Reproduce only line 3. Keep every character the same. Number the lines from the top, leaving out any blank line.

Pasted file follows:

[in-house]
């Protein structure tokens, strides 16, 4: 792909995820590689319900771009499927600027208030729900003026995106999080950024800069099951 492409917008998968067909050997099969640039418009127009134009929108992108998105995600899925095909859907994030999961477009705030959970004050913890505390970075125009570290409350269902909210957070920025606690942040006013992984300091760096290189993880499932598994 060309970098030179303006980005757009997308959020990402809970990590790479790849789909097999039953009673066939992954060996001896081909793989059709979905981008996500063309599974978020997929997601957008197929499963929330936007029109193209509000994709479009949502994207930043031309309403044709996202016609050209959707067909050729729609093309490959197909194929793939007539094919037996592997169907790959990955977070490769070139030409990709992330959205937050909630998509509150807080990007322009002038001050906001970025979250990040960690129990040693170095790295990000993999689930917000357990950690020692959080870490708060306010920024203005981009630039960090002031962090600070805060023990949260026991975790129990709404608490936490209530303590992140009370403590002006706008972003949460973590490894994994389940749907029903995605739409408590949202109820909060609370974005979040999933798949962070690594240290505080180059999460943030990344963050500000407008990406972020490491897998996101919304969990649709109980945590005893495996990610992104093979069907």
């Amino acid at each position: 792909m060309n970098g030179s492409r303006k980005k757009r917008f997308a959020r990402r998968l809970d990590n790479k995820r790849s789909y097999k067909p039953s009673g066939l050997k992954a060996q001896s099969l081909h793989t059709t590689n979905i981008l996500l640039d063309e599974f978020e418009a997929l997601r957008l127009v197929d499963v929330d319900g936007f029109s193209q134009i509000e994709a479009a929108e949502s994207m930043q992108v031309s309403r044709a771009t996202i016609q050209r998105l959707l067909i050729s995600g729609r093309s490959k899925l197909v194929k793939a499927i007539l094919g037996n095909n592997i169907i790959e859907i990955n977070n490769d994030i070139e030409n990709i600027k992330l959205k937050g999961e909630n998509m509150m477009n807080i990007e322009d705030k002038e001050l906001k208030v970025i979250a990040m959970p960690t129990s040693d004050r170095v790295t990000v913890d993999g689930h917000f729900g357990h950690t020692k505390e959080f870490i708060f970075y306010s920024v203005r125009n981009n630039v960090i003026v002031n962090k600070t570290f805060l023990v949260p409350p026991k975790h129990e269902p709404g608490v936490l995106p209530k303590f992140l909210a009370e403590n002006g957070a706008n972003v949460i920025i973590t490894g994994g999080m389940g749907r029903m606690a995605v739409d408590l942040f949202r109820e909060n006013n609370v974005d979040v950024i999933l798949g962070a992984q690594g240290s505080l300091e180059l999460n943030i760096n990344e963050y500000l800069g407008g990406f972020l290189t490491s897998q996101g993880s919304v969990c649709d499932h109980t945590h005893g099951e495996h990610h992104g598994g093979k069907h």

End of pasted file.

């Amino acid at each position: 792909m060309n970098g030179s492409r303006k980005k757009r917008f997308a959020r990402r998968l809970d990590n790479k995820r790849s789909y097999k067909p039953s009673g066939l050997k992954a060996q001896s099969l081909h793989t059709t590689n979905i981008l996500l640039d063309e599974f978020e418009a997929l997601r957008l127009v197929d499963v929330d319900g936007f029109s193209q134009i509000e994709a479009a929108e949502s994207m930043q992108v031309s309403r044709a771009t996202i016609q050209r998105l959707l067909i050729s995600g729609r093309s490959k899925l197909v194929k793939a499927i007539l094919g037996n095909n592997i169907i790959e859907i990955n977070n490769d994030i070139e030409n990709i600027k992330l959205k937050g999961e909630n998509m509150m477009n807080i990007e322009d705030k002038e001050l906001k208030v970025i979250a990040m959970p960690t129990s040693d004050r170095v790295t990000v913890d993999g689930h917000f729900g357990h950690t020692k505390e959080f870490i708060f970075y306010s920024v203005r125009n981009n630039v960090i003026v002031n962090k600070t570290f805060l023990v949260p409350p026991k975790h129990e269902p709404g608490v936490l995106p209530k303590f992140l909210a009370e403590n002006g957070a706008n972003v949460i920025i973590t490894g994994g999080m389940g749907r029903m606690a995605v739409d408590l942040f949202r109820e909060n006013n609370v974005d979040v950024i999933l798949g962070a992984q690594g240290s505080l300091e180059l999460n943030i760096n990344e963050y500000l800069g407008g990406f972020l290189t490491s897998q996101g993880s919304v969990c649709d499932h109980t945590h005893g099951e495996h990610h992104g598994g093979k069907h």